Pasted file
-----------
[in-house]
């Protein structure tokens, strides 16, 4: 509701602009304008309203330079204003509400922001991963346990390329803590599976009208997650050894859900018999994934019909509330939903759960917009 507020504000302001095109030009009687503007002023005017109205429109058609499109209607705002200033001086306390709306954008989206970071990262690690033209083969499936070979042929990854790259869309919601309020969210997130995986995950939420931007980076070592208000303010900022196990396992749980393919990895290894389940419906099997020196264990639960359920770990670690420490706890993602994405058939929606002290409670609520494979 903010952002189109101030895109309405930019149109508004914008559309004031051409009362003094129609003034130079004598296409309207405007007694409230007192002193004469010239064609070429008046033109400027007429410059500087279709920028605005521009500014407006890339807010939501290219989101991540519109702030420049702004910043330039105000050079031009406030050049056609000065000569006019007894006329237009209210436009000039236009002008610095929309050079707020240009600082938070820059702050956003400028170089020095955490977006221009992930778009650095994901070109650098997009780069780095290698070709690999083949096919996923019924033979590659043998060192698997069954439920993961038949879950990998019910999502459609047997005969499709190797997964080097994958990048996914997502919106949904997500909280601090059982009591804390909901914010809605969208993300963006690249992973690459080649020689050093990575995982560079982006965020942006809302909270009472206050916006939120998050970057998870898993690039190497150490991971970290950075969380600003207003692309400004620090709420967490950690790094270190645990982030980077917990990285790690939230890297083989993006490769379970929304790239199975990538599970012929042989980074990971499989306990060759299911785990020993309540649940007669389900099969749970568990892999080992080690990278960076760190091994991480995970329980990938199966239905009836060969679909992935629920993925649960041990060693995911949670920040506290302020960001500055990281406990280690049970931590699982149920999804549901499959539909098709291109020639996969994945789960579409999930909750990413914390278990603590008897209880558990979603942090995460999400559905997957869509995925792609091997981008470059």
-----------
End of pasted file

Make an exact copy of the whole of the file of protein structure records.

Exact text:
[in-house]
């Protein structure tokens, strides 16, 4: 509701602009304008309203330079204003509400922001991963346990390329803590599976009208997650050894859900018999994934019909509330939903759960917009 507020504000302001095109030009009687503007002023005017109205429109058609499109209607705002200033001086306390709306954008989206970071990262690690033209083969499936070979042929990854790259869309919601309020969210997130995986995950939420931007980076070592208000303010900022196990396992749980393919990895290894389940419906099997020196264990639960359920770990670690420490706890993602994405058939929606002290409670609520494979 903010952002189109101030895109309405930019149109508004914008559309004031051409009362003094129609003034130079004598296409309207405007007694409230007192002193004469010239064609070429008046033109400027007429410059500087279709920028605005521009500014407006890339807010939501290219989101991540519109702030420049702004910043330039105000050079031009406030050049056609000065000569006019007894006329237009209210436009000039236009002008610095929309050079707020240009600082938070820059702050956003400028170089020095955490977006221009992930778009650095994901070109650098997009780069780095290698070709690999083949096919996923019924033979590659043998060192698997069954439920993961038949879950990998019910999502459609047997005969499709190797997964080097994958990048996914997502919106949904997500909280601090059982009591804390909901914010809605969208993300963006690249992973690459080649020689050093990575995982560079982006965020942006809302909270009472206050916006939120998050970057998870898993690039190497150490991971970290950075969380600003207003692309400004620090709420967490950690790094270190645990982030980077917990990285790690939230890297083989993006490769379970929304790239199975990538599970012929042989980074990971499989306990060759299911785990020993309540649940007669389900099969749970568990892999080992080690990278960076760190091994991480995970329980990938199966239905009836060969679909992935629920993925649960041990060693995911949670920040506290302020960001500055990281406990280690049970931590699982149920999804549901499959539909098709291109020639996969994945789960579409999930909750990413914390278990603590008897209880558990979603942090995460999400559905997957869509995925792609091997981008470059």